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Singapore shares surge higher on Thursday; STI up 0.76% to 3,365.88
SINGAPORE shares jumped at the start of trading on Thursday, after a record-breaking US trading session that saw its three major indices surge to all-time intraday records. The Straits Times Index gained 25.46 points or 0.76 per cent to 3,365.88 as at 9.05am.
About 70 million shares worth about S$114.2 million changed hands, which worked out to an average unit price of about S$1.63 per share.
Gainers outnumbered losers 123 to 29.
The most actively traded security was Capital World, which surged S$0.009 or 40.9 per cent after announcing it was looking to raise some S$18 million by issuing new ordinary shares to two private investors.
Other actives included Rex International and Golden Agri-Resources.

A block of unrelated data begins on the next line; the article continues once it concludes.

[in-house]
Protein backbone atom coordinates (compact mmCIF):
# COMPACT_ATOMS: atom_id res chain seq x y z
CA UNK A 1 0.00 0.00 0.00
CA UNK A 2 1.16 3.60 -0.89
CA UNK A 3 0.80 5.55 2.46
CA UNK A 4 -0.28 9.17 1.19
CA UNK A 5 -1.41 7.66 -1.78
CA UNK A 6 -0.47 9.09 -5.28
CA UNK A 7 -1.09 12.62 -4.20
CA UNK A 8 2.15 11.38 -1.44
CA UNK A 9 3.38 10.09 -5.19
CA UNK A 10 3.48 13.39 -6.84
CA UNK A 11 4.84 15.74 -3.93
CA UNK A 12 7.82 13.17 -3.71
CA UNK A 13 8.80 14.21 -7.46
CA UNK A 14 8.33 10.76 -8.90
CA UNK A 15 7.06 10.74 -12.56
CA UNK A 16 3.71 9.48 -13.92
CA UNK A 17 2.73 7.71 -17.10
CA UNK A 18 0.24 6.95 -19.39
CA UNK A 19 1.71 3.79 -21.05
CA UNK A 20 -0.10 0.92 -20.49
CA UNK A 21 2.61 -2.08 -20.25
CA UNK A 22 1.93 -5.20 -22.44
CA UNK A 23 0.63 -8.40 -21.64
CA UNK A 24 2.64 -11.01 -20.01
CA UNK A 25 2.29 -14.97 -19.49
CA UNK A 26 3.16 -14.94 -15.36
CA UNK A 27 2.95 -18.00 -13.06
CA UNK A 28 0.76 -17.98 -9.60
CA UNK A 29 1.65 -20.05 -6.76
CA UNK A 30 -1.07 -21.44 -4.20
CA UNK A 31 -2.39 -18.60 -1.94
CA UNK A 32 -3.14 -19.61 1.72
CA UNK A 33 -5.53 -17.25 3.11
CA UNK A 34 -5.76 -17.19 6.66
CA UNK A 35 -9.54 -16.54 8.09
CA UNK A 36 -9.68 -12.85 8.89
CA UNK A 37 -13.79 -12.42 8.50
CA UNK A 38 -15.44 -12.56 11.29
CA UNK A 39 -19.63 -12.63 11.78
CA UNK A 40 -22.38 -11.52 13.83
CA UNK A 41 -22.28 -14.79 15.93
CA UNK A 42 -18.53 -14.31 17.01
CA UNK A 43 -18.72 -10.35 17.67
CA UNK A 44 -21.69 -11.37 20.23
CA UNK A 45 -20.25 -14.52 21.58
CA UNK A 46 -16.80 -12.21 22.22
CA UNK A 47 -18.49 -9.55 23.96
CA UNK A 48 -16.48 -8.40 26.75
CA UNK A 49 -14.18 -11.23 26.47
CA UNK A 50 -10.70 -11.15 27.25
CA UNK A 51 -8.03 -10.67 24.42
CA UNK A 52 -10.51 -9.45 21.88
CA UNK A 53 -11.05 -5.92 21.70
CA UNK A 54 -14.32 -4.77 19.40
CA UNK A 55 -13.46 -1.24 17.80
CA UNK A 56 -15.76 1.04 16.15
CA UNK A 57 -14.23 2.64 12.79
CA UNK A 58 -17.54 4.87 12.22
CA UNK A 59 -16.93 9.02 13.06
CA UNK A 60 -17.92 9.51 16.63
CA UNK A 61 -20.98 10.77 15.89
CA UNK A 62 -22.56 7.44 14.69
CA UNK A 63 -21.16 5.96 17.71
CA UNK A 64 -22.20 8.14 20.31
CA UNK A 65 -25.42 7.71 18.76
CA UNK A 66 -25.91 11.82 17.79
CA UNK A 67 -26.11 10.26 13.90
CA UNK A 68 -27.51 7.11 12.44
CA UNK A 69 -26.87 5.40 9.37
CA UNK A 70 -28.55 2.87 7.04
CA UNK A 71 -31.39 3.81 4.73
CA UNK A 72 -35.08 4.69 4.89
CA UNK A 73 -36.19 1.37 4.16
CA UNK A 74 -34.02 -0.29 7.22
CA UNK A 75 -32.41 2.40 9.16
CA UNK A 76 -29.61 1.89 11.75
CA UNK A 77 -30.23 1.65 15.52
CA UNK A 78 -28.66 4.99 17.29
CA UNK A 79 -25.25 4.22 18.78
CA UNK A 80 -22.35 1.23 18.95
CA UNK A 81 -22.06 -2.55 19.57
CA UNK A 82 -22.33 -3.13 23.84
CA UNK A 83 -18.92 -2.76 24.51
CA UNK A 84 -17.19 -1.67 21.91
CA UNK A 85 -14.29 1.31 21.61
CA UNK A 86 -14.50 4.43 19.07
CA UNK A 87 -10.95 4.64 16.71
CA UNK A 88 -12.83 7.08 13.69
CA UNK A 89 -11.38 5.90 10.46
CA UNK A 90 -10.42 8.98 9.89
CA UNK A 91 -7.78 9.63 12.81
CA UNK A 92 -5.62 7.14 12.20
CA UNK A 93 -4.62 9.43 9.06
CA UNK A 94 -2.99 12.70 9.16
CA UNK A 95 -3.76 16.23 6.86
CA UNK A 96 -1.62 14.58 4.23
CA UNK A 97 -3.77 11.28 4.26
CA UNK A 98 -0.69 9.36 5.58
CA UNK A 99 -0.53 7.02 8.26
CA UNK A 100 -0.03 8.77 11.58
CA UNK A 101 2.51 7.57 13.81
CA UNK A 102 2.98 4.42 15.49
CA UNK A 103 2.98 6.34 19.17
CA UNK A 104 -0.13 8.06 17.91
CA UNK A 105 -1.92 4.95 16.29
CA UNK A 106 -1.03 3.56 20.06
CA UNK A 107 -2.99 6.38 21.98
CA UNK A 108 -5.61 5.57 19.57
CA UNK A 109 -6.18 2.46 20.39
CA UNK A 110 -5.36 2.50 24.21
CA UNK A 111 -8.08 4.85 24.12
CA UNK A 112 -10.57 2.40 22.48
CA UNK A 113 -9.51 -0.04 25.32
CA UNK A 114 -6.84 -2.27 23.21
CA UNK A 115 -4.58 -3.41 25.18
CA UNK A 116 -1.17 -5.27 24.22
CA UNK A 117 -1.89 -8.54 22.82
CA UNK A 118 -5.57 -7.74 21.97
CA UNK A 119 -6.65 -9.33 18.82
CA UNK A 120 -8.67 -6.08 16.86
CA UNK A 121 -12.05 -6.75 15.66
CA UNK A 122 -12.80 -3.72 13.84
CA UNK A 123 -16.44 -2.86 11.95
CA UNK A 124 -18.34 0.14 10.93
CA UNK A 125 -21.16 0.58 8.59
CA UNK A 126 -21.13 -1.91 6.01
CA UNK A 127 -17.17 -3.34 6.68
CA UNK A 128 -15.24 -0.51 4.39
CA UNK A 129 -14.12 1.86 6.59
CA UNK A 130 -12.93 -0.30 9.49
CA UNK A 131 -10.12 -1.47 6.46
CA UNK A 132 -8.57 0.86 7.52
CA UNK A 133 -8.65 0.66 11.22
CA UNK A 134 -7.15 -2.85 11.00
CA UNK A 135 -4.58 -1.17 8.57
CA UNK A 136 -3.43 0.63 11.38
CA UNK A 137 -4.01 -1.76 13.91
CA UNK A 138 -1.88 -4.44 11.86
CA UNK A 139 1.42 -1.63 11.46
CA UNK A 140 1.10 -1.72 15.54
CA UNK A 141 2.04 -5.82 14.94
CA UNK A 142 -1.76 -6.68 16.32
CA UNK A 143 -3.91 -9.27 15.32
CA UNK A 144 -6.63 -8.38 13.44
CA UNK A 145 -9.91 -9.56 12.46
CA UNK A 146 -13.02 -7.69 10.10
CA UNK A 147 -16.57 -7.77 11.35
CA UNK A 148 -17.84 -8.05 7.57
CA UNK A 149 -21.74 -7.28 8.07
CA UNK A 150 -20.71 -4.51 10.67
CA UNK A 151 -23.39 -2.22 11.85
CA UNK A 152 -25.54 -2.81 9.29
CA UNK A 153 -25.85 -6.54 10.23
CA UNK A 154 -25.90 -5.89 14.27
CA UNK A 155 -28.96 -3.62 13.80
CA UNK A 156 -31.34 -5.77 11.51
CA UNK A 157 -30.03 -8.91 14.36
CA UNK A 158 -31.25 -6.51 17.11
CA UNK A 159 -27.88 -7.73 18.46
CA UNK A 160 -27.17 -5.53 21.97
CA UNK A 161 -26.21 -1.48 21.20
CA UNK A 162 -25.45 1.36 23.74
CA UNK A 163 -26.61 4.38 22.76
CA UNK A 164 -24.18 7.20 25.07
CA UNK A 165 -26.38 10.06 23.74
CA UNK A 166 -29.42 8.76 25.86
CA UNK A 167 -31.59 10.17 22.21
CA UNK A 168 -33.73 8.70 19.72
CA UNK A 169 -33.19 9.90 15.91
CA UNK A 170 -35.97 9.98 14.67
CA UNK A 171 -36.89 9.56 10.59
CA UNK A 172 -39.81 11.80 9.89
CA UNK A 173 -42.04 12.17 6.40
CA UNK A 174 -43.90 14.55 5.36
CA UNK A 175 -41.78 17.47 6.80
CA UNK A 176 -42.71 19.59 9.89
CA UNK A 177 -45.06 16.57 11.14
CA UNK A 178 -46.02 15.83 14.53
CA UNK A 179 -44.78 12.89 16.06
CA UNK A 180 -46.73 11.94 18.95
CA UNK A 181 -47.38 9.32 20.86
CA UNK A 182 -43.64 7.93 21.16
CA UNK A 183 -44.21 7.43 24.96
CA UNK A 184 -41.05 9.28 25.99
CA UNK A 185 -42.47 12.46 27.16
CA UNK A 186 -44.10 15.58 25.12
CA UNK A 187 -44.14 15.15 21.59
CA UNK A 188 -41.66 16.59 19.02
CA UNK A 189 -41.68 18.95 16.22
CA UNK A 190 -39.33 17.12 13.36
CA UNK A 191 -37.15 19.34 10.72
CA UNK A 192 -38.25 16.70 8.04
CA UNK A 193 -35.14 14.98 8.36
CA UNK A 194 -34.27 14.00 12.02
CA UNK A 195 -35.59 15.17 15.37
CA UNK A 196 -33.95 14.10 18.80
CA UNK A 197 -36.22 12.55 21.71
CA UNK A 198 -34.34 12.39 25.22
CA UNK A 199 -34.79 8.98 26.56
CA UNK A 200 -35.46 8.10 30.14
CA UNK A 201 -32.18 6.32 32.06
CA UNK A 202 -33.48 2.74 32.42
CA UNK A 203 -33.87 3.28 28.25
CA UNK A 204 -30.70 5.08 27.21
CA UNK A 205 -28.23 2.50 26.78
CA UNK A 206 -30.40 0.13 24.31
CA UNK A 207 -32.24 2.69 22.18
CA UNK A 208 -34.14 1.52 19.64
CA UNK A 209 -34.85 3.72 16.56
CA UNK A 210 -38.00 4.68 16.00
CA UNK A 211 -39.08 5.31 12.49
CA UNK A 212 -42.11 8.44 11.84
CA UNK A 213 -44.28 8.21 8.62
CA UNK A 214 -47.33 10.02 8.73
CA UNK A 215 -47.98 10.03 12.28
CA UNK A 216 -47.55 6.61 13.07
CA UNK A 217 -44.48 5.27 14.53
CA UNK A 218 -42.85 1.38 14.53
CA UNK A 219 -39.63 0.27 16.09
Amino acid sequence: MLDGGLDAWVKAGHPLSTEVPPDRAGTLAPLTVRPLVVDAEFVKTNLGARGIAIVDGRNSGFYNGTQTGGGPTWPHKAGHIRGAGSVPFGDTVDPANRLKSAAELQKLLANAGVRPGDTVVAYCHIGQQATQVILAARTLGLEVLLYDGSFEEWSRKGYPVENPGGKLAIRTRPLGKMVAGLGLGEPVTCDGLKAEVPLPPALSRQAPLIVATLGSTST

Among financials, all three local banks' shares jumped higher with DBS advancing S$0.41 or 1.6 per cent to S$25.81, UOB shares gaining S$0.37 or 1.4 per cent to S$26.78 and OCBC up a more gradual S$0.06 or 0.5 per cent to S$11.54.
Among other index stocks, Singtel was trading up S$0.03 or 0.9 per cent to S$3.53 with 5.1 million shares changing hands.
Meanwhile, SGX shares gained S$0.07 or 0.9 per cent to S$8.00 after its regulatory arm SGX RegCo announced changes to two aspects of the voluntary delisting rules for listed firms.
US stocks rallied following dovish commentary from Federal Reserve chairman Jerome Powell that opened the door to an interest rate cut.
But only the tech-rich Nasdaq Composite Index held onto its intraday record, ending up 0.8 per cent at 8,202.53.
The Dow Jones Industrial Average rose 0.3 per cent to 26,860.20, while the S&P 500 added 0.5 per cent at 2,993.07 after earlier rising above 3,000 points for the first time.
In Europe, shares closed lower for a fourth straight session as concerns about trade tensions and a weak global economy highlighted by Mr Powell overshadowed short-lived optimism of an interest rate cut later in the month.
The pan-European STOXX 600 index closed 0.2 per cent lower, and all other major European indices also closed lower.